High Contrast Mode
High contrast mode is an accessibility feature that alters the colors used by the OS, apps, and websites to maximize legibility. It's popular among people with low vision or photosensitivity.
On Windows, you can enable high contrast mode with left alt + left shift + print screen, or by opening the Settings app and navigating to Ease of Access > High contrast.
Unlike other display modes that apply a filter to the screen (i.e. grayscale), high contrast mode reduces and simplifies the colors used in a UI:
- All text becomes white or black for maximum contrast against the background
- Background images are hidden
- UI controls that might normally have a gradient, borders, or shadows (like buttons) are reduced to outlines or solid fills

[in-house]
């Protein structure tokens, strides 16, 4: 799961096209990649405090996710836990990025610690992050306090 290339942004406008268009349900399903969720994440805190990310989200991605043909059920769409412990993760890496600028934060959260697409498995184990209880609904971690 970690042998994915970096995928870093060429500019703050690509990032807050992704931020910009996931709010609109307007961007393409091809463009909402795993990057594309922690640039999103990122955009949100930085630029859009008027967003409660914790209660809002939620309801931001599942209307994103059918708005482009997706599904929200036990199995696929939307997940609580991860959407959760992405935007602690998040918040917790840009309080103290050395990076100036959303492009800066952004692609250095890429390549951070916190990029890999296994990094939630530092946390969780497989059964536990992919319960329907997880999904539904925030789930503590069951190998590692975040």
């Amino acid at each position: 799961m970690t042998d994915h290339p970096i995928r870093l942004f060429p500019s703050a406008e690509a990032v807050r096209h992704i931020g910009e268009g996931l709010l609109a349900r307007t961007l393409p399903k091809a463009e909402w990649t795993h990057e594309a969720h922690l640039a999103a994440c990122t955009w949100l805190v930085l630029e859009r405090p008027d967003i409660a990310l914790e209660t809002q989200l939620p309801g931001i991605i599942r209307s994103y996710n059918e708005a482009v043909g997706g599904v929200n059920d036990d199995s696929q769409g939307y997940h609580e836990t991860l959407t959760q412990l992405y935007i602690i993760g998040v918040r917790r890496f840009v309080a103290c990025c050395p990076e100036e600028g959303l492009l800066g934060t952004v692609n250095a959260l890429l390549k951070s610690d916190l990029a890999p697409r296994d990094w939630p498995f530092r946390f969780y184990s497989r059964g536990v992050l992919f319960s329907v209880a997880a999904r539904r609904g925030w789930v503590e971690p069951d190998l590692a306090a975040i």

Usually associated with Windows, high contrast mode has been a popular feature since Windows 7, but Windows isn't the only operating system to implement it. Ubuntu includes its own implementation and Android has a high contrast text mode.
MacOS and iOS have a feature called increase contrast, but the effect is much more subtle. Instead of the UI's palette being reduced to a handful of colors, some existing colors are simply updated to increase contrast.
In WebAIM's 2018 low vision survey, 30.6% of respondents used a high contrast mode.
Accessibility testing high contrast mode is essential for websites that use more than the default HTML styles and apps with custom controls, all you need is access to the operating systems that support it.
If you’re on a Windows PC, you can try high contrast mode via Settings > Ease of Access > High contrast. If you’re looking to test high contrast mode, but are on a Mac or running Linux, Assistiv Labs provides remote access.